Gary Moore - Still Got The Blues (For You) - Drum Cover

Still got the blues (for you) is one of legendary guitarist Gary Moore’s most popular songs. The version in the video is the shorter version, the original is over 6 minutes long, this version is missing the last 2 minutes of guitar solo. If you only have the longer version, just continue jamming along at the end!

The tempo of this song is really slow – it’s at 55bpm. The song has an eighth note triplet feel and you can count time either as eighth note triplets (1 puh let, 2 puh let etc.) or as 12/8 (1 2 3 4 5 6 etc.). This tempo makes it a great song for you to try figuring out the drum part for yourself; that’s a skill you should work on developing.

Being able to listen to a song and figure out – at least roughly – what the drummer is doing is a skill that will really help you to learn songs quickly. These days it’s very tempting to just google for a drum score or a drum tab or find a youtube lesson on how to play the song, but by doing that you miss out on developing your listening skills. I would encourage you to at least have a go a trying to work it out first before turning to other sources.

I started learning drums before the internet was really a thing and if I wanted to learn a song, I had to listen to it (a lot), try and play it (a lot), make mistakes (a lot), make note of mistakes and try to correct them and then ask other drummers or my teacher for help on the bits I wasn’t sure of. The more I tried to do it, the better I got, the more my listening developed, the faster I could pick up songs & play the songs I wanted to play. Try it!

This song presents a few challenges:

1) The speed… it’s S L O W! Playing slow is hard! Luckily we’re playing triplet 8th notes here and not just regular 8th notes, that means there’s less space between the notes we’re playing and that helps with the time-keeping. Where the slow speed is really felt is during the breaks, the moments when we’re not playing. There’s one 2 bar break toward the end of the song (3:29 in the video); make sure you keep counting during this break; to begin with you may want to keep tapping the triplet hi-hat pattern on your leg to help you keep time. Also listen for help from the other instruments – take note of the bass note on beat 1 of the 2nd bar.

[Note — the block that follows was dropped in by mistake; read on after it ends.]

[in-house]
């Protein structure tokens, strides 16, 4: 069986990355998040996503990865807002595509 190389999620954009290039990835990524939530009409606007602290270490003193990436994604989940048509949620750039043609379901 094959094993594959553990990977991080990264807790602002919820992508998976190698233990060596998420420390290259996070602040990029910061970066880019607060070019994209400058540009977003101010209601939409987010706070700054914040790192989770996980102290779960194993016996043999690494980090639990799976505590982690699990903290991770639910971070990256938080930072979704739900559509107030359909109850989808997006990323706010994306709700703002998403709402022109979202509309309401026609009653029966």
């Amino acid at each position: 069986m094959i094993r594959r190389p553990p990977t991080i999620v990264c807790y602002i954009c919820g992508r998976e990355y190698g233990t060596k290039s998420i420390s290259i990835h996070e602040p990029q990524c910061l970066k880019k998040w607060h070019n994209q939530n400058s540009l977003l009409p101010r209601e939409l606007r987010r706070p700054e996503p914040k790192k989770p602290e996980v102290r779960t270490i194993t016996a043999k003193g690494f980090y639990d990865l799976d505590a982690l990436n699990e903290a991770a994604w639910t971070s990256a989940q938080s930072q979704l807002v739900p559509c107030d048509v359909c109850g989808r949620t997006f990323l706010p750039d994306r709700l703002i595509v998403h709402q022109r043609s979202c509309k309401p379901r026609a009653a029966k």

2) Unison figures…. at 4 points in the song you need to play triplet 8th notes with your right hand, left hand & bass drum simultaneously… practice this carefully and don’t flam!

3) The crashes…. there are a number of crashes in this song, during the guitar solo there are 3 in a row (2:45). If you have 2 crashes practice playing the 3 crashes L R L and R L R, see which feels best to you.  Don’t just use one hand, practice crashing with your weaker hand. Listen to make sure your crash and bass drum are really together.

4) The fill at 2:05…

drum lessons singapore
Drum Fill @ 2:05

This fill features a 16th note triplet between the Puh & Let of 4. If you play the fill as notated above your right hand will play a nice smooth 8th note triplet – 4 puh let – and your left will play beat 4 and then the 16th note triplet between puh & let. You don’t need to count every note in the fill, you can just feel it. Listen to the fill and try to imitate it. If you still can’t get the rhythm, try saying 4-patti-cakes:

drum lessons
4-Patti-cakes

After you have tried to play the song on your own you can click here to check out this score courtesy of our friends at www.DrumLessonResources.com. Enjoy!

If you’re in Singapore and haven’t had a free trial drum lesson with us yet, click here to arrange one!

Categories
Songs Songs with scores Tips for students

INXS – New Sensation

In 1987 Australian band INXS rocked the world with their 6th studio album that eventually sold over 20 Million copies. New Sensation was one of 4 songs to reach the US Billboard Charts top 10. Here’s my attempt at playing this song:

Inxs - New Sensation - Drum Cover

Drummer Jon Farris lays down a straight forward groove on the verses of this song and then a driving snare groove on the chorus of the song. Playing quarter notes on the snare is a great way to change the feel of a song, drive it more, and make it more aggressive.

What I’ve always enjoyed about Jon Farris’ playing is his drum fills and his drum fill placement. He creates memorable moments in songs with his choice & placement of fills. The fill on the 8th bar of the first verse is easy to play but fits the song perfectly. Check the fill at the start of the 5th verse, it really punctuates the lyrics and creates a memorable moment.  At a couple of points in the song he uses a ghost note to give the groove a little push. Some drummers would have been tempted to add more, but he showed great restraint and as a result the ghost notes are very effective.

Here’s a copy of the score courtesy of our friends at DrumLessonResources.com. Have a go at playing it yourself!

Things to focus on when learning this song:

  1. Playing a consistent groove during the verses. The verse groove may be simple, but playing it accurately and with conviction takes practice. Record yourself playing the groove & nail it with a metronome first.
  2. For the chorus, the focus has to be on not flamming the snare and bass drum. Play the beat slowly at first and really concentrate on getting hi-hat, snare and bass hitting at exactly the same time. Slow and careful practice will reap rewards that you’ll be able to take forward with you onto to other songs.
  3. Getting the fills and crashes in the correct spots… they aren’t always where you’d expect them. Concentrate & listen to the song 1000 times! (Check out the whole Kick album, it’s a classic!)